Two exchanges on healthcare, producing two dishonest answers that border on outright, willful lies. Let's start with the leader of the House progressive caucus, who assured an interviewer that paying for her crew's healthcare scheme would only take a handful of "small tax increases" on the "very wealthiest." This is just utterly and completely untrue:
How would we pay for Medicare for All? @RepJayapal says 'any number of small tax increases on the very wealthiest' would work, adding 'the average family would probably pay 14% less in total costs because they are not paying out-of-pocket every single time they go to the doctor.' pic.twitter.com/lQBjWLbz0Q— Firing Line with Margaret Hoover (@FiringLineShow) August 9, 2019
The ten-year price tag of her own bill -- which she admits would eliminate one-to-two million jobs, and would make 180 million Americans' private healthcare plans illegal -- is an estimated $32 to $40 trillion. That's roughly in the neighborhood of doubling the entire federal budget. Anyone who believes that can be covered by a couple of tweaks at the top of the food chain deserves months-long waits for needed care that their fantasy would bring about. As one top expert put it, the government could literally double every single American's income taxes, and double the corporate tax, and still fall woefully short of single-payer healthcare's low-end price estimates. "Now, to be clear, these would not be the total costs of Medicare for All," he said. "These would the federal government's net new cost above and beyond currently projected federal health obligations." So long as progressives insist on deceiving the public about the true costs of their stunningly expensive plan, we'll keep reminding you of the crippling mix of across-the-board tax hikes that would be necessary to finance it:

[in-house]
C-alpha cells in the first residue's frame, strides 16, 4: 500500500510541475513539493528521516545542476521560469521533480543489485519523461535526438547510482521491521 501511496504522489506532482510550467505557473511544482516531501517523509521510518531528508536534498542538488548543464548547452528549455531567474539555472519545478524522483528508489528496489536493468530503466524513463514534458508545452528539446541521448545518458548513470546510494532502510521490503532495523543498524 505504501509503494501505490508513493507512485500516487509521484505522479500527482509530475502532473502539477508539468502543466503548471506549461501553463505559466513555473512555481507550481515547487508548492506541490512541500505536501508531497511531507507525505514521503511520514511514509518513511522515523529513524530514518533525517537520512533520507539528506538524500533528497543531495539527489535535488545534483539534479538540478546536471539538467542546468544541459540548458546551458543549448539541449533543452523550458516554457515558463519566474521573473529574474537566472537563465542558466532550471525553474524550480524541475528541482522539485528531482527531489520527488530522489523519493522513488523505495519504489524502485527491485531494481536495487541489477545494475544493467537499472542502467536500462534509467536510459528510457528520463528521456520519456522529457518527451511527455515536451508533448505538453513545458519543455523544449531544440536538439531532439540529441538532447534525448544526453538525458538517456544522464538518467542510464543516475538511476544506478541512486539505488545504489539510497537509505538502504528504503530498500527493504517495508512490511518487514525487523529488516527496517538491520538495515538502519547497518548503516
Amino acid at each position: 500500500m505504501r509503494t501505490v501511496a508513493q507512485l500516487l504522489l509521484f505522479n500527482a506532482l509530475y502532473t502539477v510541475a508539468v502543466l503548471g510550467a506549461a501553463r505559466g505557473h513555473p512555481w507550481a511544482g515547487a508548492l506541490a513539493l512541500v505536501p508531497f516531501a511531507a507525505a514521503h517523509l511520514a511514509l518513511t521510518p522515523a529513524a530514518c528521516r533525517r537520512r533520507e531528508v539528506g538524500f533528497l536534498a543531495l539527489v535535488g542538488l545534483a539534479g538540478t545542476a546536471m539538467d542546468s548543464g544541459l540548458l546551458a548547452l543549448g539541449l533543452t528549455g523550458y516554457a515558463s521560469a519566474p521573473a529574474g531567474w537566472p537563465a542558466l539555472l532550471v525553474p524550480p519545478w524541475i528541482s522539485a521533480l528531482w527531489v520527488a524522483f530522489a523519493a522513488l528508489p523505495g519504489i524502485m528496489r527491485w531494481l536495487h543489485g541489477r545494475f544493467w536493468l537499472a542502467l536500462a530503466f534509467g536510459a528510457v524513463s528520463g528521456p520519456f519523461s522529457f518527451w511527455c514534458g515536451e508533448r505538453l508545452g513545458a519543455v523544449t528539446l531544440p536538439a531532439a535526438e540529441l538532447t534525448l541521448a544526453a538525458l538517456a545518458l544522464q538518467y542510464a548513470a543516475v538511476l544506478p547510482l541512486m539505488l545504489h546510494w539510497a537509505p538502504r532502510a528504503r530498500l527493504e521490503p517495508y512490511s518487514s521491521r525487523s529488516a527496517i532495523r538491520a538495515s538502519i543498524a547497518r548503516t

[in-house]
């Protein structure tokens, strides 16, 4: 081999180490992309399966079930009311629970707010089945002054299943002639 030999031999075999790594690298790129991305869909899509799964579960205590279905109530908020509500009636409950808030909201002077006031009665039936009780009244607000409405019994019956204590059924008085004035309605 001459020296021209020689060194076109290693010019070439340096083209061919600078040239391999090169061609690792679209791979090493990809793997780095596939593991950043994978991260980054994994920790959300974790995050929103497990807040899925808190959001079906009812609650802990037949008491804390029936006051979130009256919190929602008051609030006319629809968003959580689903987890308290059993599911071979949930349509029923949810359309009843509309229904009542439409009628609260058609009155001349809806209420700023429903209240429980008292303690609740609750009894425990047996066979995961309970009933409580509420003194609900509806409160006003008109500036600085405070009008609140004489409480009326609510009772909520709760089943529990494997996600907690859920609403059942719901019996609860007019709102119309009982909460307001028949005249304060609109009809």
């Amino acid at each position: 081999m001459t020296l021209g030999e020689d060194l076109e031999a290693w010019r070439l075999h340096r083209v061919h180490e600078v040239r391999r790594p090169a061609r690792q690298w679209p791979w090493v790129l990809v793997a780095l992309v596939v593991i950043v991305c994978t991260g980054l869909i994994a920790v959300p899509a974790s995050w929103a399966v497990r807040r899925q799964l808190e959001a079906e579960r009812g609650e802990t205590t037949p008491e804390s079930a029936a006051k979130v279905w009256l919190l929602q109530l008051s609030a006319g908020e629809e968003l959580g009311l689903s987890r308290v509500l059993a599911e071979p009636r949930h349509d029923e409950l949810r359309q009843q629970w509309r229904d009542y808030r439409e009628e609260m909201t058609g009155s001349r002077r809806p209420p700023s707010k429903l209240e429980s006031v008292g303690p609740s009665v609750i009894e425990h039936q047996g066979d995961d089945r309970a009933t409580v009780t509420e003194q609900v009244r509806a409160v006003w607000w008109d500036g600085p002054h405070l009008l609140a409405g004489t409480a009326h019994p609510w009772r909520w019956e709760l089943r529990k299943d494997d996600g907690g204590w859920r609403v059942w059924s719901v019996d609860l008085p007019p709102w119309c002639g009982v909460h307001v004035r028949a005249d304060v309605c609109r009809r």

The Mercatus Study -- like others -- shows that "Medicare for All" would require a federal tax hike of roughly 10% of GDP even after capturing state govt. savings.— Brian Riedl (@Brian_Riedl) July 30, 2018
But capturing the savings to families into a "single-payer tax" is not easy -- which is why Sanders comes up short pic.twitter.com/Etfjk22sQc
Perhaps the most efficient way to achieve that would be to combine the top three revenue generators listed: Raise the payroll tax (paid for by workers and employers) by ten percentage points for everyone, impose a brand new 20 percent national VAT/sales tax, and hike income tax rates across the board by ten percentage points. Not one of those three; all of those three.
Asked about how she'd pay for her single-payer proposal, Harris reverts to a spin on her typical nonsense answer. The woman then urges her to leave the existing system alone, and not to "mess with" it. Harris replies, "I want to make sure that it’s the way you like it...I promise you that. I won’t mess with the health care that you have.” This pledge is simply not true for tens of millions of people. The single-payer bill she's co-sponsored would strip away 180 million Americans' private coverage, making it against the law. Harris has recently called for a "transition" period on this front, but admits that her policy would lead to everyone losing private and employer-based plans. And those on Medicare as it exists, which is already careening toward insolvency, would have to pay much higher taxes in order for everyone else in the country to be funneled into a single, centralized program. The harsh reality for Democrats is that their Big Idea comes with massive costs and massive disruptions -- and the more voters know about both, the less likely they are to support it. I'll leave you with this:
New Kaiser poll: *86%* of Americans with private, employer-based plans “rate their own health insurance coverage positively.” https://t.co/Acmz8P2btx— Guy Benson (@guypbenson) August 1, 2019